Although we all develop in our different ways great care has to be taken to stay true to the essence of the art. We must always be aware where the movement comes from. This awareness will also change with experience. Relaxation, smooth movement, alignment, correct hand and foot positions and feeling the body as a unit are what is encouraged from the beginning. Although at this early stage the form is generally hand led. Later as the student progresses, the more essential aspects of the art should start to become more apparent. That is, the refinements of co-ordination, the path from the ground, up through the legs, directed by the waist, up the back, over the shoulders and expressed in the hands. Note that the hands are the last to be mentioned. That is because the hands express what has already happened in the body. Like the end of a whip. Likewise with kicks the full force of a kick has the whole co-ordinated body behind it. You must use the spine/waist axis. The waist has more variety than just turning left and right. The whole of the Tantien area should be very active and spherical in its use. This adds greater mobility and strength while uniting the body.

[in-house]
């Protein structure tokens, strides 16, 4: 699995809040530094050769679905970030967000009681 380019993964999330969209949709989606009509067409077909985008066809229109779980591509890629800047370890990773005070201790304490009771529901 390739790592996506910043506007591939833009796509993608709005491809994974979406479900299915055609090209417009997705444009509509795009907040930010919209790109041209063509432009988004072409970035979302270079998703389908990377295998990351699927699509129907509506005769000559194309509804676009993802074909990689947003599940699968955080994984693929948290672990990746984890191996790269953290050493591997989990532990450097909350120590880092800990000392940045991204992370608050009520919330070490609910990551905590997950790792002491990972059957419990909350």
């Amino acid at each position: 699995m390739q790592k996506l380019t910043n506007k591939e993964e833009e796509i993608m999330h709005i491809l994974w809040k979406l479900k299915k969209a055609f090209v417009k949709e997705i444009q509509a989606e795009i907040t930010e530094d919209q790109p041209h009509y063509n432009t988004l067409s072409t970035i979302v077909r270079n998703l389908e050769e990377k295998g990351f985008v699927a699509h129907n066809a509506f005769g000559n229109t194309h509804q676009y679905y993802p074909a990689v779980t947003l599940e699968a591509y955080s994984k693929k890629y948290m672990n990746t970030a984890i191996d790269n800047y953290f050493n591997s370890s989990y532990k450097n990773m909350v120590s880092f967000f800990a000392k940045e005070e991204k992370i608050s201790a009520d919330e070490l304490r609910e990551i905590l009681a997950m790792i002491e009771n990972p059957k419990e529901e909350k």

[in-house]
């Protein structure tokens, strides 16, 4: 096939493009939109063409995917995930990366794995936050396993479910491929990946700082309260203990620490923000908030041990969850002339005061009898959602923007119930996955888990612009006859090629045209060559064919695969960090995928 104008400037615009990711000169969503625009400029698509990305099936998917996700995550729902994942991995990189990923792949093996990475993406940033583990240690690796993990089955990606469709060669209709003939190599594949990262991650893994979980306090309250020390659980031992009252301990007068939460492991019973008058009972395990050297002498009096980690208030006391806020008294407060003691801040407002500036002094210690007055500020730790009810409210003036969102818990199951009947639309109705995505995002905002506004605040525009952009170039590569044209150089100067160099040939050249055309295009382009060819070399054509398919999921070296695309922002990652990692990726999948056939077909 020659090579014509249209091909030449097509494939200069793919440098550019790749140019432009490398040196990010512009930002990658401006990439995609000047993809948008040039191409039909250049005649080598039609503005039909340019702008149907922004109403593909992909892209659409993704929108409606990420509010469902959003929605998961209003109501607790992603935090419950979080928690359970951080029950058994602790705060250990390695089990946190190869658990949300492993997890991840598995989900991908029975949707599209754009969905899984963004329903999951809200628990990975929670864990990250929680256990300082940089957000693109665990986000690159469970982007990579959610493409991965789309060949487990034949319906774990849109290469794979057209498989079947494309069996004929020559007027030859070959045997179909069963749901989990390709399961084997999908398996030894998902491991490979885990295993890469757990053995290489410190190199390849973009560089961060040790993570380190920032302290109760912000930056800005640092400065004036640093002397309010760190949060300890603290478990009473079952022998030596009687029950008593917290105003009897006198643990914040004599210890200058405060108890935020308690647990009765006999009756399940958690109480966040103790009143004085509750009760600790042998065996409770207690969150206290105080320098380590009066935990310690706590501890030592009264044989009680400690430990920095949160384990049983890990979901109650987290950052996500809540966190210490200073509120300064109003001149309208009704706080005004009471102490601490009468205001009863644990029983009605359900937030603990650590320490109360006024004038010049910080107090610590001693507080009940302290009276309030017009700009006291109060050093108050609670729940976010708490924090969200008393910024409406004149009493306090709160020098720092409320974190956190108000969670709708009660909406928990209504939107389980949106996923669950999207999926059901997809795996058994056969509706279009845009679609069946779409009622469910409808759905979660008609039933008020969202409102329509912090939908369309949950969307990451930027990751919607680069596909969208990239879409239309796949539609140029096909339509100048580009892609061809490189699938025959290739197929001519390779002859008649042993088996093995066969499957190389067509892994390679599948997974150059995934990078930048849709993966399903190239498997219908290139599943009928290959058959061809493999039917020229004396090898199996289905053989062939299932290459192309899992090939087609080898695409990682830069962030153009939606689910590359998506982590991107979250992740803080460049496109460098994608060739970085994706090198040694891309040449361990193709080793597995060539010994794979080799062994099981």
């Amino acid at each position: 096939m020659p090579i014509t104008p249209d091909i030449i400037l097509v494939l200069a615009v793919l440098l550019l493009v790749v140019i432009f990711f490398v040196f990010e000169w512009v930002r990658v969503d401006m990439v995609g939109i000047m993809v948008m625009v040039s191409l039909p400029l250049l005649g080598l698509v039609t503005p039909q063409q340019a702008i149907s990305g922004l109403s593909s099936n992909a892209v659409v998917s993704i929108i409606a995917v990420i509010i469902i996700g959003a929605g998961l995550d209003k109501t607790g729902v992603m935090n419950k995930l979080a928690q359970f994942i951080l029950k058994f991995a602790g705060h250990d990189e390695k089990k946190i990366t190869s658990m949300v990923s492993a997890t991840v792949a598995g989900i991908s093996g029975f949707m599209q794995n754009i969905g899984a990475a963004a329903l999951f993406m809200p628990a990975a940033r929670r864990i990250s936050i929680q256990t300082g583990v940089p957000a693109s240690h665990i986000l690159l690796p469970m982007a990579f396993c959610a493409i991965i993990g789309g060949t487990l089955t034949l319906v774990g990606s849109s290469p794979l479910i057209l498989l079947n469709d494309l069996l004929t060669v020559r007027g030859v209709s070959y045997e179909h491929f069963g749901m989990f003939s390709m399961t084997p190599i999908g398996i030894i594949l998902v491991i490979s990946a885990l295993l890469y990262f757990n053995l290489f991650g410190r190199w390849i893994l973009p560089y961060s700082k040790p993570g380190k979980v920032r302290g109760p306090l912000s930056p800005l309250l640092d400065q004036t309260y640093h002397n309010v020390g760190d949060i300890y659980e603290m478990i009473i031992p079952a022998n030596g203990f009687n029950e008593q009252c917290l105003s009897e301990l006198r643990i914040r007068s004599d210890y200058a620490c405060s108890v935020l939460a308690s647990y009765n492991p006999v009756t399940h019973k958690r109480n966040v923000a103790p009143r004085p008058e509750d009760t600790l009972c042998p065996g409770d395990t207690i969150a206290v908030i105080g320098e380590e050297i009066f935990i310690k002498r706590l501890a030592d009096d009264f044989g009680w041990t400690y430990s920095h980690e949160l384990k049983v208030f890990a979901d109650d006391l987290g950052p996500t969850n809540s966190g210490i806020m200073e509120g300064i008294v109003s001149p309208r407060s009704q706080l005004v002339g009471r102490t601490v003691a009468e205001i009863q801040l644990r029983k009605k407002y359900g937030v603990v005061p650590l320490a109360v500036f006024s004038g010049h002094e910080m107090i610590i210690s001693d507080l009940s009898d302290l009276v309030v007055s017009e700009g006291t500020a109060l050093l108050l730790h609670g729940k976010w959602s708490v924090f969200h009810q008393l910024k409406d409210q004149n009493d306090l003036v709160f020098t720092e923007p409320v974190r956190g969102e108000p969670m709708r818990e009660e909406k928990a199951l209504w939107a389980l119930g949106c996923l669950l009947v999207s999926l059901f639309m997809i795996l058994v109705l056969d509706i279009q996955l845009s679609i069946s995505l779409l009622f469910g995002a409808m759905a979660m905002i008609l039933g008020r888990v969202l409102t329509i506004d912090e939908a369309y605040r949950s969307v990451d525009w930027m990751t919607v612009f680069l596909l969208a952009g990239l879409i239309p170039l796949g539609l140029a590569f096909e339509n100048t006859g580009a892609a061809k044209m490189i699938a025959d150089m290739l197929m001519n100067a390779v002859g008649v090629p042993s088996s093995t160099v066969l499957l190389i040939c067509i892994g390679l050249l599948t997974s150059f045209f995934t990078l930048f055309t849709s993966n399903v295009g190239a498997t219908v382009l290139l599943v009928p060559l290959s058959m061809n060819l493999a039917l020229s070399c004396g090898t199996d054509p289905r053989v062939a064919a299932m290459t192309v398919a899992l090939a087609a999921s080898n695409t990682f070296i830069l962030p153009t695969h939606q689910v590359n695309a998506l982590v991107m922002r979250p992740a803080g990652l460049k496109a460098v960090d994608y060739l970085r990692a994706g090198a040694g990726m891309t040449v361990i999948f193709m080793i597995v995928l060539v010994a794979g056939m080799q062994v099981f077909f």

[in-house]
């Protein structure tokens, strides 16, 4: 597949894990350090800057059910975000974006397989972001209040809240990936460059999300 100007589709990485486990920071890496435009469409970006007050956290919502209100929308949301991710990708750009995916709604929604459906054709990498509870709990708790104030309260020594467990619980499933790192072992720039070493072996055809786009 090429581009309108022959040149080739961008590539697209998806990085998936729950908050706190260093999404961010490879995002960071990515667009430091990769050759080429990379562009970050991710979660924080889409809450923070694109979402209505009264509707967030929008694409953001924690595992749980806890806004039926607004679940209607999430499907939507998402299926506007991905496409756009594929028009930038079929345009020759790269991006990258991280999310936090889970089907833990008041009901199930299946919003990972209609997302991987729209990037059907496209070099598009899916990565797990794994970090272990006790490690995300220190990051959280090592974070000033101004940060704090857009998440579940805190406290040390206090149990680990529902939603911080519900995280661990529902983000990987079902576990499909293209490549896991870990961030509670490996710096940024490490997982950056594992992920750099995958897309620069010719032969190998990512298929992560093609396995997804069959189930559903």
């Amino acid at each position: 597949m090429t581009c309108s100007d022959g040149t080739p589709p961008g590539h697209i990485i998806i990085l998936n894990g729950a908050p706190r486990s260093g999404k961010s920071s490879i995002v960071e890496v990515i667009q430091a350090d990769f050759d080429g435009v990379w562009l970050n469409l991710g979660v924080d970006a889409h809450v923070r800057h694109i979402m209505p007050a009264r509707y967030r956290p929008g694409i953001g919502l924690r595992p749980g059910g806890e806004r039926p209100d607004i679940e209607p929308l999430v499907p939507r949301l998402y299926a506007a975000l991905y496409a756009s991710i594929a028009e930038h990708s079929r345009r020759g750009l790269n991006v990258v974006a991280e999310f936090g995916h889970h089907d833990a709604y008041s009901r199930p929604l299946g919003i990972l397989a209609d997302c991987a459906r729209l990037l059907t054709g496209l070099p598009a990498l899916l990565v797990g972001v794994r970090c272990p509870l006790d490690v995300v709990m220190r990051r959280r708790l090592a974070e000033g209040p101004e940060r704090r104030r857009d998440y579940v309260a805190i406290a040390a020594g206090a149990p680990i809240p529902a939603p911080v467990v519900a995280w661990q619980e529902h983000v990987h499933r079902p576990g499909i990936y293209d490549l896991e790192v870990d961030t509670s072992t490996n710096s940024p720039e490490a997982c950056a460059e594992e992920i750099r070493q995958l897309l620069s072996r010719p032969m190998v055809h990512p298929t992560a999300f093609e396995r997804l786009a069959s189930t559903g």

Letting go is an important aspect of practice. Letting go so that the mind and body are calm, with the mind reflective and continuous. Going through the form as naturally as is possible allowing the muscles to relax and do their function naturally will also enhance “feeling” your way through the form. The lighter the form the more sensitive the body will become. The head is kept in a central position with the chin slightly tucked so that there is not tension in the neck. This will encourage the suspended headtop posture. To encourage this further it is also useful to go “through” the postures. This means sinking and lowering your centre of gravity and allowing everything to relax downwards. The stronger the root the more natural the” head suspended by a thread” will feel.
As much as you listen to your partner during pushing hands you must listen to yourself while doing the form. There is A and B in each posture. It isn’t enough to get from A to B, there is a way to get from one to the other. Likewise A can be the beginning of the form and B the end and it is important to have the correct continuity throughout.
Hopefully we should eventually go beyond the external performance and become less self-conscious so that all we are doing is Tai Chi Chuan, simply that. I hesitate to use the word spiritual, but Tai Chi Chuan has that dimension. It is purely training through a martial art, as much as a Zen Buddhist trains through meditation. It is the same mind.
As you will have gathered this article is not about the technical points of Tai Chi Chuan. It is essentially about ways of helping to get in touch with the body’s feeling as it passes through the various transitions of the form. Tai Chi Chuan should be done with our hearts and souls until we feel it into our bones.
Author: Ian Cameron
Ian Cameron has been training in Tai Chi Chuan since the 1970s and is based in Edinburgh, Scotland where he runs his school of Five Winds Tai Chi Scotland